PhotoYou've heard that adopting a Mediterranean diet is good for your heart. Now a study shows it is also linked to a lower risk of diabetes, especially among people at high risk for cardiovascular disease.

"Adherence to the Mediterranean diet may prevent the development of diabetes irrespective of age, sex, race or culture," said Demosthenes Panagiotakos, Ph.D., professor at Harokopio University, Athens, Greece, and lead investigator of this meta-analysis to be presented at the American College of Cardiology's 63rd Annual Scientific Session.

"This diet has a beneficial effect, even in high risk groups, and speaks to the fact that it is never too late to start eating a healthy diet."

Reduces diabetes risk

The study found that adherence to this diet was associated with a 21% reduced risk of diabetes, compared to the control dietary groups. This reduced risk was even more pronounced among people at high risk for cardiovascular disease – among whom diabetes prevention is especially critical.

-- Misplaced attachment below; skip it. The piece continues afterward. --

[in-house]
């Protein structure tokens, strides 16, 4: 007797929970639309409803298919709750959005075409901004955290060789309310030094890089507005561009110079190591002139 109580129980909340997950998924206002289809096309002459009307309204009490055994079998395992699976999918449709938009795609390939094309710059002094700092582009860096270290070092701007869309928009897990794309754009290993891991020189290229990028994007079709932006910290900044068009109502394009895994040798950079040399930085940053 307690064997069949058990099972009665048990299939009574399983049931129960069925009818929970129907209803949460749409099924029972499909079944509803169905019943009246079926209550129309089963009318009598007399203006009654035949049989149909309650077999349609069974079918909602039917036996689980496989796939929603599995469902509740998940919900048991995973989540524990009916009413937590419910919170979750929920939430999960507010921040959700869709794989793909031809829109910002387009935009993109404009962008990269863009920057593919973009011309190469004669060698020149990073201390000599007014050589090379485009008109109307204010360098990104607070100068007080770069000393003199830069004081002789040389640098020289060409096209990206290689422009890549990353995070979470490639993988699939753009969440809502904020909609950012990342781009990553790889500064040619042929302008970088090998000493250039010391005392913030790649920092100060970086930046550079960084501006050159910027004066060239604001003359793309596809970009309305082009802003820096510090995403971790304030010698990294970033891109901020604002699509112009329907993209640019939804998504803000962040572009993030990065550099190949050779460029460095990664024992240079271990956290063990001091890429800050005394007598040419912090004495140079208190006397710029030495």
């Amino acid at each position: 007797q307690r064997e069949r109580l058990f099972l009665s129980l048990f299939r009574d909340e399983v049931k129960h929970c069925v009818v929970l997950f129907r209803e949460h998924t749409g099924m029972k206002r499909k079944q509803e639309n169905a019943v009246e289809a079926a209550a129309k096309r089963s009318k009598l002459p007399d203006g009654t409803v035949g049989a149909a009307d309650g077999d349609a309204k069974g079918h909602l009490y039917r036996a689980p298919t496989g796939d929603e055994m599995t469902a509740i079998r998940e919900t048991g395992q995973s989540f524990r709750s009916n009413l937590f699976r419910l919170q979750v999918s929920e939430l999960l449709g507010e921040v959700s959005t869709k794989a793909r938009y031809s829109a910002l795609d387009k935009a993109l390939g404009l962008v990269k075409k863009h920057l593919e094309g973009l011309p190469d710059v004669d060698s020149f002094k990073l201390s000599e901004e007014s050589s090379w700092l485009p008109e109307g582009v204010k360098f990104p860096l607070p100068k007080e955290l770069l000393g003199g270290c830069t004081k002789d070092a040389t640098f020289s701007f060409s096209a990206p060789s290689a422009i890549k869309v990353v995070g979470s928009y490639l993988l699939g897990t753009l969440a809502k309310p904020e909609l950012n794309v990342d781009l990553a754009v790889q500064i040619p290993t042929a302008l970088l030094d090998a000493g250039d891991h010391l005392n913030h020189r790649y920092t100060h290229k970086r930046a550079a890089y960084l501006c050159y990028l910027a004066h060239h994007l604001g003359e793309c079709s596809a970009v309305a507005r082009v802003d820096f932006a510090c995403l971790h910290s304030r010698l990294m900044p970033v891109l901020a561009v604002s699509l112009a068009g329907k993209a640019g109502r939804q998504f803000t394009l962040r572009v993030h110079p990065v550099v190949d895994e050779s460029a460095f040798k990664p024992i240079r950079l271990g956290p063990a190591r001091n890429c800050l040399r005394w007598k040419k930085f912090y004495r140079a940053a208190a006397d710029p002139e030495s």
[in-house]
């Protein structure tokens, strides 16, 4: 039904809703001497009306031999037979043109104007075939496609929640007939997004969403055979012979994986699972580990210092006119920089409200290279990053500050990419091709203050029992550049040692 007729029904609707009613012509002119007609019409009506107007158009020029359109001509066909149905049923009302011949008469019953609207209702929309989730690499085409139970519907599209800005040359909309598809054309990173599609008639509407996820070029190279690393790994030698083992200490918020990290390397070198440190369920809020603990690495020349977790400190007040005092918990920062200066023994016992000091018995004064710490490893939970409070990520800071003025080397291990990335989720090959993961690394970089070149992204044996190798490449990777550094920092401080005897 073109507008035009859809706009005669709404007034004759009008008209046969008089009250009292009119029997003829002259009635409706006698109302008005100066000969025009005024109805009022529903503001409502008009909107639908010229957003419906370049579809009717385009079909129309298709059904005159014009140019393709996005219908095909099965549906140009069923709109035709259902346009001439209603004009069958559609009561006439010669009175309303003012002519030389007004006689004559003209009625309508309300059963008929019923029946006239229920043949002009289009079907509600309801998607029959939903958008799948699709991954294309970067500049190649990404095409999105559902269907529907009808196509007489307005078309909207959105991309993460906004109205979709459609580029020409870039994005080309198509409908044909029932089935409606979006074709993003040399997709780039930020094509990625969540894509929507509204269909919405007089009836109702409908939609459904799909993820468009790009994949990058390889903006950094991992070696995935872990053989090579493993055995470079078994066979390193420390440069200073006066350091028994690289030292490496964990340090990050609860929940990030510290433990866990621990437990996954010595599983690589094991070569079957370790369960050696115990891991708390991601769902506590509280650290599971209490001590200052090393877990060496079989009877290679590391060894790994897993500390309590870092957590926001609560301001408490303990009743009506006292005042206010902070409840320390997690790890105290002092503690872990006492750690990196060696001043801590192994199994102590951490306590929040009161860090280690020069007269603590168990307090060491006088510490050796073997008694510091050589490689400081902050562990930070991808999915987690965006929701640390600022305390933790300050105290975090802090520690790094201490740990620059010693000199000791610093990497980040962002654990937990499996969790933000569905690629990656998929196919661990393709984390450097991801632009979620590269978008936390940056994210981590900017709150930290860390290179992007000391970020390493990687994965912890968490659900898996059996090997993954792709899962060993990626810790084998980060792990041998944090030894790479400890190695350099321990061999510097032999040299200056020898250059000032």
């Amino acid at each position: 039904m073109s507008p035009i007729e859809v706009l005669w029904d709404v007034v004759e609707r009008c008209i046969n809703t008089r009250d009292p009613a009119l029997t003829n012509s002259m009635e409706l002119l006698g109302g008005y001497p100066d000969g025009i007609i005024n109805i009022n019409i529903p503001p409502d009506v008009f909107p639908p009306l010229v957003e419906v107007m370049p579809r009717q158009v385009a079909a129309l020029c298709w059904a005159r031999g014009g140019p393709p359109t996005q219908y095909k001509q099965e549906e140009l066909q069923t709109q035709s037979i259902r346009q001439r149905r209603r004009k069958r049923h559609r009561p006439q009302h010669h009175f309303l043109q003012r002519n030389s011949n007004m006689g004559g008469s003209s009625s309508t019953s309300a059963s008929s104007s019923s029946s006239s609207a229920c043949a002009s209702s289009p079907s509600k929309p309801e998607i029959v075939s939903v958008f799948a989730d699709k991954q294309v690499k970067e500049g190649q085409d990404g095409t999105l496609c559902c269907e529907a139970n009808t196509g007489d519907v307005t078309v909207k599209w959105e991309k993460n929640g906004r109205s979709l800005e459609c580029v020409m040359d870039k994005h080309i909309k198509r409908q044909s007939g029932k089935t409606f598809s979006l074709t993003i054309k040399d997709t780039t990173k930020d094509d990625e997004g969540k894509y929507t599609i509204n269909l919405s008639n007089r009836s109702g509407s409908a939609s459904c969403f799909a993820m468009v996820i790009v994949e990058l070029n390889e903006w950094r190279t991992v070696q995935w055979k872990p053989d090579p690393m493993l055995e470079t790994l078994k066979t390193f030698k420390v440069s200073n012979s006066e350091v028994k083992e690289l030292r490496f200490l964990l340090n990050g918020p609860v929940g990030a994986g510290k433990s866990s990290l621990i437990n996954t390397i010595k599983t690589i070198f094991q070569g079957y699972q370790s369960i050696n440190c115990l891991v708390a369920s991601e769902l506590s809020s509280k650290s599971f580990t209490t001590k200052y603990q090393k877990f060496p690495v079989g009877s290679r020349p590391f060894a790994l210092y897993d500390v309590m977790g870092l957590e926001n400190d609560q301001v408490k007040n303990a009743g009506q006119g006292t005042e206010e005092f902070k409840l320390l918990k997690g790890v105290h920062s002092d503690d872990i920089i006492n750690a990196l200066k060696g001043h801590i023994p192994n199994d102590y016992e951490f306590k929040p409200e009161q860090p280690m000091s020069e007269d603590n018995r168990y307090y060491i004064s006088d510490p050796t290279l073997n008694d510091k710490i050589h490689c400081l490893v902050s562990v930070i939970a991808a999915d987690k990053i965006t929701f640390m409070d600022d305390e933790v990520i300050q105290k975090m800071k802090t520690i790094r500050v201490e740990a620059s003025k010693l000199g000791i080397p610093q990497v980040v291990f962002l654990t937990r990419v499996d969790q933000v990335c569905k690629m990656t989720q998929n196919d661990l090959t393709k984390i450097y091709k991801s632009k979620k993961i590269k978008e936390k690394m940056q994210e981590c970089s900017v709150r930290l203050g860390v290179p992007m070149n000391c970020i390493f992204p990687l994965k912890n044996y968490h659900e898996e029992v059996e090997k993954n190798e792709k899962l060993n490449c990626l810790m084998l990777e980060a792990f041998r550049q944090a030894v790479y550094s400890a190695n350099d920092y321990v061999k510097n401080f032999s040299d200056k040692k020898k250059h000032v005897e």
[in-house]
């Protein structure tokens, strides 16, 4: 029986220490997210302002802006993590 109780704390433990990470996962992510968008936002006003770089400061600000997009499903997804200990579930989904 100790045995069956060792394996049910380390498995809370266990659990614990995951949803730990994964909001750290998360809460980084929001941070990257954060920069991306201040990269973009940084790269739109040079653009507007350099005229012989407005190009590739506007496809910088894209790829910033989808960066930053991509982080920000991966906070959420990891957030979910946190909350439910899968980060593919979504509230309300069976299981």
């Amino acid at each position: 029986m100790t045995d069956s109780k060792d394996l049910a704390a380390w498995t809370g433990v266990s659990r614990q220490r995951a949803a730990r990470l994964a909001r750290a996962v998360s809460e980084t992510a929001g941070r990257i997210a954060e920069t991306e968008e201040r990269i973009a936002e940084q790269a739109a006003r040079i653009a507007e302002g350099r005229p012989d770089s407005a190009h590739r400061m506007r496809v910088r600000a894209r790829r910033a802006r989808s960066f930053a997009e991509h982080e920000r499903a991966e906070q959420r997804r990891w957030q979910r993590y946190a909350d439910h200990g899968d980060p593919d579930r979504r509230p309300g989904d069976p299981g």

"A meta-analysis captures the limitations of individual studies, and this type of study is important to help inform guidelines and evidence-based care," Panagiotakos said.

"Diabetes is an ongoing epidemic and its relation to obesity, especially in the Westernized populations. We have to do something to prevent diabetes and changing our diet may be an effective treatment."

The researchers found that regardless of the study population – European or non-European or high or low risk of cardiovascular disease – the association between the Mediterranean diet and lower risk of diabetes remained.

While there is no set Mediterranean diet, it commonly emphasizes fresh fruits and vegetables, whole grains, beans, nuts, fish, olive oil and even a glass of red wine.

The number of diabetes cases has doubled worldwide in the past 30 years and has been linked to the growing obesity epidemic. People with diabetes have trouble controlling their blood sugar because they either do not produce the hormone insulin or do not use it properly. If uncontrolled, diabetes can lead to complications including blindness, kidney failure, cardiovascular disease and amputations.

Panagiotakos said he believes the Mediterranean diet, in particular, lowers the risk of diabetes by helping to guard against obesity. Earlier research has shown that following the traditional Mediterranean diet is also linked to weight loss, reduced risk of heart disease and related death, as well as lower blood pressure and blood cholesterol levels.

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